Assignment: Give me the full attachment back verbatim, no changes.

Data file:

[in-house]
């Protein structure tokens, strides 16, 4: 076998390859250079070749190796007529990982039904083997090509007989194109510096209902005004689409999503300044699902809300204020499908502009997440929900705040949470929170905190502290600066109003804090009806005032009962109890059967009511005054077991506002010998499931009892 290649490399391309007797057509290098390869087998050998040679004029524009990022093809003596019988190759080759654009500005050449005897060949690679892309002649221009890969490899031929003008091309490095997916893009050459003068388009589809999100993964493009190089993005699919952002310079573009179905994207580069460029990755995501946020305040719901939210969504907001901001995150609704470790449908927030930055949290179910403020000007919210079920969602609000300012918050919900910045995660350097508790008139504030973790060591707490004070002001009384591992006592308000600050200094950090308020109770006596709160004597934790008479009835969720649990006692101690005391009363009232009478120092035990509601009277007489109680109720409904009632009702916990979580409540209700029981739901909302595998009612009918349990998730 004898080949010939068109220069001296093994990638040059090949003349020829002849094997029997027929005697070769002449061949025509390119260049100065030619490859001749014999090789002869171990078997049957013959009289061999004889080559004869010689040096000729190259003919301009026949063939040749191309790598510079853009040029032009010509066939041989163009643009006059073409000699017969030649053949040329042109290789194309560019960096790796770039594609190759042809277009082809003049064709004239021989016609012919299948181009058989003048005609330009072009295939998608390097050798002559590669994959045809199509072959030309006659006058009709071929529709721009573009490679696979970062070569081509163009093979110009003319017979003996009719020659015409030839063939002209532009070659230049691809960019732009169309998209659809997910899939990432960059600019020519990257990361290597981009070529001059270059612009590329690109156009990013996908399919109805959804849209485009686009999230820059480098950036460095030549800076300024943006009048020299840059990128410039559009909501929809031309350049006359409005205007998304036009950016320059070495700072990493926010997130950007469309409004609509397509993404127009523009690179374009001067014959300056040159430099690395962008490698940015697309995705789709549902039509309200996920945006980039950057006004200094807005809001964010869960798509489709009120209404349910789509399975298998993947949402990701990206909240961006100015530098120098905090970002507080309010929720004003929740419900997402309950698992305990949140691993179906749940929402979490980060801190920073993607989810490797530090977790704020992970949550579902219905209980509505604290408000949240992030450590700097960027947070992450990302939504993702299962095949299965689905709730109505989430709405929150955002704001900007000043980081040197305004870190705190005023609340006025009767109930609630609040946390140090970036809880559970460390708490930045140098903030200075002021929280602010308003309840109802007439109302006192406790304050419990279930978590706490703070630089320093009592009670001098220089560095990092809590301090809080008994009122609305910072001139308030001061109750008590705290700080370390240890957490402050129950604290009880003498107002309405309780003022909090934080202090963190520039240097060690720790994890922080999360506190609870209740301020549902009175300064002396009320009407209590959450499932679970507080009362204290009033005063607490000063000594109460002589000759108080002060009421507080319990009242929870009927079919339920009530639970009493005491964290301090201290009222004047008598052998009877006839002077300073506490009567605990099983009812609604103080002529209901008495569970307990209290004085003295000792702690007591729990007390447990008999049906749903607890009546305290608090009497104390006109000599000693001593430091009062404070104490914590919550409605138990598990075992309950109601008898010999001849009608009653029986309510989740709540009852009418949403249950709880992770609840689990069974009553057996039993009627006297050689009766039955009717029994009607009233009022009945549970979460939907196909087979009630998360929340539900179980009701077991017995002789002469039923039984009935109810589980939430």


[in-house]
């Protein structure tokens, strides 16, 4: 076998390859250079070749190796007529990982039904083997090509007989194109510096209902005004689409999503300044699902809300204020499908502009997440929900705040949470929170905190502290600066109003804090009806005032009962109890059967009511005054077991506002010998499931009892 290649490399391309007797057509290098390869087998050998040679004029524009990022093809003596019988190759080759654009500005050449005897060949690679892309002649221009890969490899031929003008091309490095997916893009050459003068388009589809999100993964493009190089993005699919952002310079573009179905994207580069460029990755995501946020305040719901939210969504907001901001995150609704470790449908927030930055949290179910403020000007919210079920969602609000300012918050919900910045995660350097508790008139504030973790060591707490004070002001009384591992006592308000600050200094950090308020109770006596709160004597934790008479009835969720649990006692101690005391009363009232009478120092035990509601009277007489109680109720409904009632009702916990979580409540209700029981739901909302595998009612009918349990998730 004898080949010939068109220069001296093994990638040059090949003349020829002849094997029997027929005697070769002449061949025509390119260049100065030619490859001749014999090789002869171990078997049957013959009289061999004889080559004869010689040096000729190259003919301009026949063939040749191309790598510079853009040029032009010509066939041989163009643009006059073409000699017969030649053949040329042109290789194309560019960096790796770039594609190759042809277009082809003049064709004239021989016609012919299948181009058989003048005609330009072009295939998608390097050798002559590669994959045809199509072959030309006659006058009709071929529709721009573009490679696979970062070569081509163009093979110009003319017979003996009719020659015409030839063939002209532009070659230049691809960019732009169309998209659809997910899939990432960059600019020519990257990361290597981009070529001059270059612009590329690109156009990013996908399919109805959804849209485009686009999230820059480098950036460095030549800076300024943006009048020299840059990128410039559009909501929809031309350049006359409005205007998304036009950016320059070495700072990493926010997130950007469309409004609509397509993404127009523009690179374009001067014959300056040159430099690395962008490698940015697309995705789709549902039509309200996920945006980039950057006004200094807005809001964010869960798509489709009120209404349910789509399975298998993947949402990701990206909240961006100015530098120098905090970002507080309010929720004003929740419900997402309950698992305990949140691993179906749940929402979490980060801190920073993607989810490797530090977790704020992970949550579902219905209980509505604290408000949240992030450590700097960027947070992450990302939504993702299962095949299965689905709730109505989430709405929150955002704001900007000043980081040197305004870190705190005023609340006025009767109930609630609040946390140090970036809880559970460390708490930045140098903030200075002021929280602010308003309840109802007439109302006192406790304050419990279930978590706490703070630089320093009592009670001098220089560095990092809590301090809080008994009122609305910072001139308030001061109750008590705290700080370390240890957490402050129950604290009880003498107002309405309780003022909090934080202090963190520039240097060690720790994890922080999360506190609870209740301020549902009175300064002396009320009407209590959450499932679970507080009362204290009033005063607490000063000594109460002589000759108080002060009421507080319990009242929870009927079919339920009530639970009493005491964290301090201290009222004047008598052998009877006839002077300073506490009567605990099983009812609604103080002529209901008495569970307990209290004085003295000792702690007591729990007390447990008999049906749903607890009546305290608090009497104390006109000599000693001593430091009062404070104490914590919550409605138990598990075992309950109601008898010999001849009608009653029986309510989740709540009852009418949403249950709880992770609840689990069974009553057996039993009627006297050689009766039955009717029994009607009233009022009945549970979460939907196909087979009630998360929340539900179980009701077991017995002789002469039923039984009935109810589980939430």